Introduction: The story below has been assembled from a variety of online sources - newspapers, censuses, marriage certificates and ships passenger lists. If any readers know of errors here I would be pleased to hear from you. This is one of a series of posts to coincide with the 100th anniversary of William McEwan's first recording session in London in November 1911.
PART TWO: His first trip to America, Fame and Marriage
In June 1889, a 17 year old millworker called William McEwan, travelling alone and carrying just one bag, boarded the SS Nestorian in Glasgow. The ship stopped at Moville in Donegal, and Galway, before heading across the Atlantic, arriving in Boston on 18 June. He headed to Lawrence, New Jersey, a town of 100,000 people, half of whom were described in 1890 as ‘foreign born’.
The ‘Keith - Proctor Circuit’ was a coming together of two great American entertainment promoters. Benjamin Franklin Keith and Frederick Freeman Proctor owned a chain of highly popular all-day theatres in the booming immigrant cities of Boston, Philadelphia, Newark and New York. McEwan signed up with them and sang in theatres all along the eastern coast states.
[The renowned Irish traditional fiddle player Michael Coleman (1891-1945) also played for the Keith circuit between 1914 and 1917. Coleman recorded around 80 78rpm records in the USA from 1921-1936, which were sent back home to Ireland and had a phenomenal effect in reviving Irish traditional music. Coleman is described on a memorial near his birthplace in Sligo as the ‘Saviour of Irish traditional music’ whose legacy is still revered today. Samples of his music are available here.]
William McEwan returned to Scotland and on 26 December 1890 was married at Chalmers Street Hall in Calton, Glasgow. His bride was Jeanie Robinson, a handkerchief hemmer; they were both aged 19. Jeanie’s parents were Joseph Robinson (deceased) and Jeanie Robinson (maiden name Scott). The wedding was conducted by Rev James Gage, Minister of Great Hamilton Street Free Church and the newlyweds settled into married life at 88 Brook Street, Glasgow.
The Scottish Census of 1891 gives the McEwans’ address as being 171 Wolseley Street, Govan, Glasgow, and state that William was a handmill warper. However, the draw of higher pay on the stages of America was strong and soon William and Jeanie sailed for America. The passenger list of another voyage of the SS Nestorian (sailing from Glasgow and arriving in Boston on 22 October 1891) includes a William McEwan, a millhand aged 20 who had been to the USA before. As time went by, the McEwans, now settled in America, had their first child - a daughter, who they named Jeanie after her mother and maternal grandmother, was born in Massachusetts around late 1892.
William certainly made more money in America, but the life of a professional entertainer brought him under other influences too:
“…(William McEwan) came to America when a young man, did a little concert work and returned to his native land where he found his sweetheart, as he put it. He was married and returned to America where he engaged in light opera and vaudeville work because it offered more lucrative wages.
McEwan said life ‘on the road’ was hardly conducive to Christianity. He declared people on the stage got together each Sunday and sang ‘Where Is My Wandering Boy Tonight’ [which was written by Robert Lowry, who was born in Pennsylvania of Ulster parents] and thought they were right with God until next Sunday. That’s all the religion, he declared, that is to be found among stage folks.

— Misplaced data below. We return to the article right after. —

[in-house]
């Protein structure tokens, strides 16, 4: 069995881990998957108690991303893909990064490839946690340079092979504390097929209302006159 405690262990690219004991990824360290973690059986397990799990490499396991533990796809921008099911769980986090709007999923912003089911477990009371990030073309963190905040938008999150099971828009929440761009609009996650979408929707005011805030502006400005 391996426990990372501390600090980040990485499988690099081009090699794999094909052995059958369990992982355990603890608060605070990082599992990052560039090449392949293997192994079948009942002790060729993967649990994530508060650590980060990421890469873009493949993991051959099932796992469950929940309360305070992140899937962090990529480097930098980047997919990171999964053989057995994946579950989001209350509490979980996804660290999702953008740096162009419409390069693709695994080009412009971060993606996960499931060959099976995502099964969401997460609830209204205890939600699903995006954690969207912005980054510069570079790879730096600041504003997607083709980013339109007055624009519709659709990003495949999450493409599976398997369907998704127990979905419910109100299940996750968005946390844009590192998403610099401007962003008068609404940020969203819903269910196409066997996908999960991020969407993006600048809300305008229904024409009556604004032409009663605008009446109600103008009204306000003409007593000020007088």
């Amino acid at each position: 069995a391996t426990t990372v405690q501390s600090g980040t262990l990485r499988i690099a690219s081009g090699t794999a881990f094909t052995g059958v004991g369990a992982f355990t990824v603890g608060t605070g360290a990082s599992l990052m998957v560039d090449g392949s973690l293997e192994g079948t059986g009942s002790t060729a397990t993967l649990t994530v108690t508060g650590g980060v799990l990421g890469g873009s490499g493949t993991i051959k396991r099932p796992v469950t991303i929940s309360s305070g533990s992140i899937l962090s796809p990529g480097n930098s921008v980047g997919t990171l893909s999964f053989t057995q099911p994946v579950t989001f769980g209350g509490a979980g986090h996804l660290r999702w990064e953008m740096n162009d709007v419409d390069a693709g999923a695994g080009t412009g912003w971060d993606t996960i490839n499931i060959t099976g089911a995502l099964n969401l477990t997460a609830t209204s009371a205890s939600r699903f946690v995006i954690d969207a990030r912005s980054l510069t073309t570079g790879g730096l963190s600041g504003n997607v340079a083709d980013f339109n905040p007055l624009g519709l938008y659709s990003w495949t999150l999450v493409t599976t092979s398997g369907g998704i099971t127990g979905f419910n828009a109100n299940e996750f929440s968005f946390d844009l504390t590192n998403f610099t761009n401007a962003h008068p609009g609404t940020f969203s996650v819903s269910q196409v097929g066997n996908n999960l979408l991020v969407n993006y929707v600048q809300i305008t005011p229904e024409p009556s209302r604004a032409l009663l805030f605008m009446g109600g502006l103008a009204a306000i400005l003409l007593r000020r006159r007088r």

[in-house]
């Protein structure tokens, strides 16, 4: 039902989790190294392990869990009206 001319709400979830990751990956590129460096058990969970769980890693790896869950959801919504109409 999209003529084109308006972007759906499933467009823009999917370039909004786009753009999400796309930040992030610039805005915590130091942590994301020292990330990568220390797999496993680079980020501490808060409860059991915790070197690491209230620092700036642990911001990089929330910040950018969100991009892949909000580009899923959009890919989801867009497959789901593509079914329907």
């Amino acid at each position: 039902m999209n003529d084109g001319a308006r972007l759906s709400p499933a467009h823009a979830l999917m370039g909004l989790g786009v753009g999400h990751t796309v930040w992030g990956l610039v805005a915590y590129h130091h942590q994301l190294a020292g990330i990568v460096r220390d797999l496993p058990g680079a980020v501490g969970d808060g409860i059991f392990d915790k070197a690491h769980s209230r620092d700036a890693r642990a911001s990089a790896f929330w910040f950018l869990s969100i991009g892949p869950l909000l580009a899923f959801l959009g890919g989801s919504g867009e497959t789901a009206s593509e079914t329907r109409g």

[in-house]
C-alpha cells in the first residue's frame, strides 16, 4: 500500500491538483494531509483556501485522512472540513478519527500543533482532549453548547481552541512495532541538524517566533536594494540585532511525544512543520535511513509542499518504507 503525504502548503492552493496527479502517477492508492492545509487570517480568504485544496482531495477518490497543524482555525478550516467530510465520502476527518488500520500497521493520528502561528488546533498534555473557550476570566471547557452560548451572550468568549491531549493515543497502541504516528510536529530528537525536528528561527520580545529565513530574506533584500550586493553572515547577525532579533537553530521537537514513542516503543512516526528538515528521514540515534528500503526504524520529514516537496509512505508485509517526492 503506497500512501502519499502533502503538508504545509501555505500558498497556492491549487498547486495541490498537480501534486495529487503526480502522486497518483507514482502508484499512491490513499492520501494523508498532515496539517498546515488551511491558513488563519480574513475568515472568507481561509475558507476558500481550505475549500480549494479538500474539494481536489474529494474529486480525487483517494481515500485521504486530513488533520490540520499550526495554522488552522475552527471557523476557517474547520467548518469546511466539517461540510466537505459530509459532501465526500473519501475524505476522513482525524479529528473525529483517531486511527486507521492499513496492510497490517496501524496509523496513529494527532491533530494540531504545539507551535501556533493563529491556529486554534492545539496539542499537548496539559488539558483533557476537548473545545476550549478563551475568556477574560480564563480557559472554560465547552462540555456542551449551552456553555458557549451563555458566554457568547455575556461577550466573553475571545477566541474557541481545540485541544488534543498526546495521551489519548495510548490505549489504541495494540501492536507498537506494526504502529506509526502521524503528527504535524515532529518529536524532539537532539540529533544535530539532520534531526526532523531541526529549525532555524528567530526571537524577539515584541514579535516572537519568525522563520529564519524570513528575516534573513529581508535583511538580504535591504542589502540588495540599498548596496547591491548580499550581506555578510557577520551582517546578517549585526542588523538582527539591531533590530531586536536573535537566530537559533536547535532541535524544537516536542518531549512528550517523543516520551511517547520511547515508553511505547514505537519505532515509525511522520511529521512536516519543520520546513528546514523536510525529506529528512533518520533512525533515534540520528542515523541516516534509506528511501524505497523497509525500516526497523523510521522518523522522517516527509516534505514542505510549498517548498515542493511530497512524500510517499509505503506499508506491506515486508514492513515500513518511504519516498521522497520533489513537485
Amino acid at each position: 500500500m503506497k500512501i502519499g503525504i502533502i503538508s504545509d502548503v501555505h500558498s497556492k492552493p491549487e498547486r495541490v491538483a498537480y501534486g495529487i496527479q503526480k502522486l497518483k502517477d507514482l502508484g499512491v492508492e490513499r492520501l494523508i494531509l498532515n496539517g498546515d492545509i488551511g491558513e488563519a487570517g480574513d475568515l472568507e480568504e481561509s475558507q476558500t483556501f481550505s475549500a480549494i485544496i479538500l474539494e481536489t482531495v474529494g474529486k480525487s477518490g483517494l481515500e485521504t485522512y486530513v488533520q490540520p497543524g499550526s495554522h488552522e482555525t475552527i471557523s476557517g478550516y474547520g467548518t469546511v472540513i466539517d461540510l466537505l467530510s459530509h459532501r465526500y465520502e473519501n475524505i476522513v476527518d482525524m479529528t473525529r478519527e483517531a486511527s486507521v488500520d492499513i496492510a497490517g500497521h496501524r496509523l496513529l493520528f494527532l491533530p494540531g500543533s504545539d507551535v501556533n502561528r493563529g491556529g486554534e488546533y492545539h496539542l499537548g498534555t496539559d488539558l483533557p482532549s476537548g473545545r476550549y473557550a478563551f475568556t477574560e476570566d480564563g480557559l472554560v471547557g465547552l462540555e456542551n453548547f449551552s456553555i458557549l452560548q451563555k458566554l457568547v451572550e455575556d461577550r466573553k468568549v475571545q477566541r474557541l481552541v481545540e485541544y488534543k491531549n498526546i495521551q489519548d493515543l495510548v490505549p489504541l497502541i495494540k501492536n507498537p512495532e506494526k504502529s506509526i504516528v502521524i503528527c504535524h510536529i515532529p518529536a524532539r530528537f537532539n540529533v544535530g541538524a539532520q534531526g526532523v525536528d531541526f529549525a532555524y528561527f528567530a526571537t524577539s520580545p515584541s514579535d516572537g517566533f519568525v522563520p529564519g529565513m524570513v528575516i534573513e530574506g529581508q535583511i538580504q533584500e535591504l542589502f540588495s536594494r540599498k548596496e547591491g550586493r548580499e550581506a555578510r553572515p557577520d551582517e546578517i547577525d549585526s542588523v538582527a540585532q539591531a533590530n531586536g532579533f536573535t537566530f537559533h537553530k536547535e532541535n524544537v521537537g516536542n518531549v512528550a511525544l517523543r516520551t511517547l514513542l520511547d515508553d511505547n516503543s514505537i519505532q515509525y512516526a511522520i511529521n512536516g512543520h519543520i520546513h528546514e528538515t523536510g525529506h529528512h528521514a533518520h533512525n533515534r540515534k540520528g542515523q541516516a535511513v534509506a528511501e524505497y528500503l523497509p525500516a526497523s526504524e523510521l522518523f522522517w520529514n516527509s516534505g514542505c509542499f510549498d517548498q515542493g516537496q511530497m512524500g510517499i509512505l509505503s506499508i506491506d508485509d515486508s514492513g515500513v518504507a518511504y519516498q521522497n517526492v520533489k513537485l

While on the stage, the chorister said, he learned to drink. Although he was never a drunkard, he said, he had been under the influence of drink. His wife traveled with him continually and after their first child was born, Mrs McEwan had a desire to return home. McEwan said he took her to New York and put her on a steamship. His desire was so great to return that he could not overcome it, and the next day he left on a boat sailing from Boston, arriving home a day after his wife…”
So whether it was just homesickness, or perhaps a young wife and mother struggling to cope with her husband’s lifestyle, Jeanie headed back to Scotland, taking their only child with her. The passenger records for the SS Circassia, sailing from New York to Glasgow, include a Mrs J McEwan aged 22 and Jeanie McEwan aged 17 months. They set foot on Scottish soil on 26 April 1894.
William followed them the next day. Now a married man with responsibilities, and back home in Scotland, William McEwan took a job as an insurance agent. They had another child, this time a son who they named William, born around 1899. The 1901 Scotland Census records that William and Jeanie McEwan, both aged 29, were living at 59 Landressy St, Greenhead, Glasgow, with their daughter Jeanie, aged 8, and their son William Jr., aged 2. And around 1902 a second daughter, Mary, was born.
McEwan's teenage years as a 'wandering boy', sailing twice from Glasgow to America and back again, may have seemed like the last and only opportunity he would have to become a world famous singer. Yet music was never far away, and William carried on singing on the stages of Scotland...
...but the biggest change in William McEwan’s life was yet to come.
Friday, October 28, 2011
Part Two: The story of William MacEwan / McEwan of Glasgow (1871 - 1943) the 'World's Sweetest Gospel Singer'
Posted by Mark Thompson at Friday, October 28, 2011
Wednesday, October 26, 2011
Part One: The story of William MacEwan / McEwan of Glasgow (1871 - 1943) the 'World's Sweetest Gospel Singer'